Many Japanese find the sentö especially nice after a long, stressful day at work. The cares of the day seem to dissolve in the clean, hot water swallowing every part of the body right up to one’s neck while surrounded by the comfort of community. Although fewer people use sentö these days, communal baths can still be found throughout the country, often marked by the
hiragana character “yu,” which means hot water. Hiragana is used so that even children can identify it as a bathing establishment. Approximately 3,800 sentö operate today in Japan, according to a 2014 episode of NHK’s “Japanology Plus.”
Origins of Sentö
The roots of sentö reach back about 800 years when a bath for monks at a Buddhist temple was opened to the public such as travelers passing through town. Known as an öyuya (“ö” meaning large, “yu” meaning hot water, and “ya” meaning store), these bathhouses for monks to purify their bodies can still be found as part of the layout of some existing Buddhist temples. Nara’s famous Köfukuji temple, for example, which was founded in the 7th century during Japan’s Heian period, has an oyuya.
A Nara tourism website describes the Köfukuji’s bathhouse as having an earthen floor and two large iron cauldrons. Photos suggest that the cauldron was large enough for multiple people to soak at the same time and that in historic times the water would have had to be heated through the use of firewood.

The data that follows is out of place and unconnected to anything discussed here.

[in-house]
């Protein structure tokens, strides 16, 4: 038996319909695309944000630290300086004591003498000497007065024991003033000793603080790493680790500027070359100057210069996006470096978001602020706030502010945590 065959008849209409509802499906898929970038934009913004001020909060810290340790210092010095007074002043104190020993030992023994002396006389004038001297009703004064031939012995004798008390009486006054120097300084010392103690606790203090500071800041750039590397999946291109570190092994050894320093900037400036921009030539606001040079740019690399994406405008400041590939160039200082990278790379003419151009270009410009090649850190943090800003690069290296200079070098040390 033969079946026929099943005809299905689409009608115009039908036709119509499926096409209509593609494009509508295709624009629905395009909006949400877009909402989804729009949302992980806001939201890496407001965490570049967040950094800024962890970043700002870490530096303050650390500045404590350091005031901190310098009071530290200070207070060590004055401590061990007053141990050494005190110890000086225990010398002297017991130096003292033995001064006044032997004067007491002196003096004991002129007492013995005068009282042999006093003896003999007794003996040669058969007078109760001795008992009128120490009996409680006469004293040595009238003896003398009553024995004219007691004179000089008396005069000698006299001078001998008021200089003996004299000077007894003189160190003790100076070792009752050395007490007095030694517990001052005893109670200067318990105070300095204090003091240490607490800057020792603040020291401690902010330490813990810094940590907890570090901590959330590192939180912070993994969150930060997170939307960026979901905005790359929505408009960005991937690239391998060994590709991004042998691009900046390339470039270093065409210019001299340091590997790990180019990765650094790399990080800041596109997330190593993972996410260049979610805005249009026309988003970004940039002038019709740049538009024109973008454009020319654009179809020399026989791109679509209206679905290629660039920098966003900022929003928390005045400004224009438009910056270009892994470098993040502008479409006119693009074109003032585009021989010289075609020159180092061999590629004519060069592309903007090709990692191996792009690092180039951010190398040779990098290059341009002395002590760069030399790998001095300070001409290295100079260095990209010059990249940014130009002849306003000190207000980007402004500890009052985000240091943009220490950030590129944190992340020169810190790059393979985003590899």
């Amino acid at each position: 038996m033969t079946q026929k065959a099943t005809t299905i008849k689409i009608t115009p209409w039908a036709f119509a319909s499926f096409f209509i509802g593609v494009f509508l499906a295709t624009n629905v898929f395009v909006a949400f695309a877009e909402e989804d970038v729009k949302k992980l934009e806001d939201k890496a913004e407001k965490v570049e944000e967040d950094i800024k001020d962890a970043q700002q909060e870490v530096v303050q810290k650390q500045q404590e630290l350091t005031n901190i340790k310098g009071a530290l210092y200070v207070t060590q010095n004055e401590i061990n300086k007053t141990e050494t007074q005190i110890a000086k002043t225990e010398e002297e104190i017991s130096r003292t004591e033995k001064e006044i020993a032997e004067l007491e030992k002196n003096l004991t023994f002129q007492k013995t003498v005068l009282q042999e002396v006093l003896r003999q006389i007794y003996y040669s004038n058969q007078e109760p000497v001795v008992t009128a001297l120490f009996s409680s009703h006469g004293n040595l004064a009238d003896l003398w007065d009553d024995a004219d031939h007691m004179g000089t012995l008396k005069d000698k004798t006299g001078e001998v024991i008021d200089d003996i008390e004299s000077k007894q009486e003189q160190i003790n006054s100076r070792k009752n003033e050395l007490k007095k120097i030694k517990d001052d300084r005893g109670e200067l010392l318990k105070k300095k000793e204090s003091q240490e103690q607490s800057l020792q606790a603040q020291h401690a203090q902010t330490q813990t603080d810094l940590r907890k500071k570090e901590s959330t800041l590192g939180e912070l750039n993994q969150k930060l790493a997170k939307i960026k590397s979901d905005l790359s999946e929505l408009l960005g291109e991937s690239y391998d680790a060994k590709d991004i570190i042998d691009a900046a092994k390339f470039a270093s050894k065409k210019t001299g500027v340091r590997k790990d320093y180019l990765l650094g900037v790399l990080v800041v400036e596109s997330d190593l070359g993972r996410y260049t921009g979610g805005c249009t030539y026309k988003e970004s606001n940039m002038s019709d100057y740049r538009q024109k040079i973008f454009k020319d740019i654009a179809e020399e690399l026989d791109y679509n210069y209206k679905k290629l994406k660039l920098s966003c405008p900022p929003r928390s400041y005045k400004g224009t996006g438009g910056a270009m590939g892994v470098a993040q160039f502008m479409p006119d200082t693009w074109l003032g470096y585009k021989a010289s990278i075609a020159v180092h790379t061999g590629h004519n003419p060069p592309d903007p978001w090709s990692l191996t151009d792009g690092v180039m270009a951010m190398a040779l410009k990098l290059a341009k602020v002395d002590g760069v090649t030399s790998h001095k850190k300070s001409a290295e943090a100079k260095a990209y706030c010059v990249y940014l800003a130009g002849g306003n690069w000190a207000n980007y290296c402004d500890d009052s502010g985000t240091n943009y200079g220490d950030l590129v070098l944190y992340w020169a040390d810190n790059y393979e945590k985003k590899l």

“The practice of cleanliness at Buddhist temples influenced the growth of bathing culture in Japan seen in the popularity of sentö and onsen,” the website explains.
Although often confused for each other, onsen is a hot spring where the water is heated by the earth’s natural geothermal processes, whereas sentö tend to use heated tap water. Japan’s dynamic onsen culture is a whole subject for a separate article, but suffice to say there are more than 2,000 onsen throughout Japan, thanks to the country’s volcanically active geological features.
As mentioned previously, sentö establishments are more than just a place to take a bath. Regardless of their size, sentö are governed by a general protocol for bathers, well-understood rules of behavior followed by seasoned Japanese customers. Non-Japanese-speaking newcomers may be less aware of the protocol, especially if signage is only in Japanese. Perhaps the most important is to wash oneself thoroughly before getting into the furo to soak so as not to dirty the water for other bathers. This is an important Ja-panese value: Think of others, not just of yourself.